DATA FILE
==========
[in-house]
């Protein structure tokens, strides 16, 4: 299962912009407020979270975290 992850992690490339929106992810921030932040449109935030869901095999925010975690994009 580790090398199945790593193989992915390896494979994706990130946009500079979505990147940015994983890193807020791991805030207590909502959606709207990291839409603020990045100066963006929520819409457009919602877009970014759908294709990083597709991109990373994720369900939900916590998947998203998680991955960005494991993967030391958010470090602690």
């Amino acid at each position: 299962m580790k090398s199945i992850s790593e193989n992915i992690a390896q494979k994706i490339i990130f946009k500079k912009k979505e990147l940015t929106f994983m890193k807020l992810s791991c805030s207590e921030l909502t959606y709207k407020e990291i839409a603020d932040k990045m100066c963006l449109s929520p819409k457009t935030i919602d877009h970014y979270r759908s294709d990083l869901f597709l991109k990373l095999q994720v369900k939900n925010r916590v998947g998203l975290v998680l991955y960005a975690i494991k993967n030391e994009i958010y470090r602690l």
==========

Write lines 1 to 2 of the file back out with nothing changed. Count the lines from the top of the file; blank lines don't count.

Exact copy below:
[in-house]
């Protein structure tokens, strides 16, 4: 299962912009407020979270975290 992850992690490339929106992810921030932040449109935030869901095999925010975690994009 580790090398199945790593193989992915390896494979994706990130946009500079979505990147940015994983890193807020791991805030207590909502959606709207990291839409603020990045100066963006929520819409457009919602877009970014759908294709990083597709991109990373994720369900939900916590998947998203998680991955960005494991993967030391958010470090602690």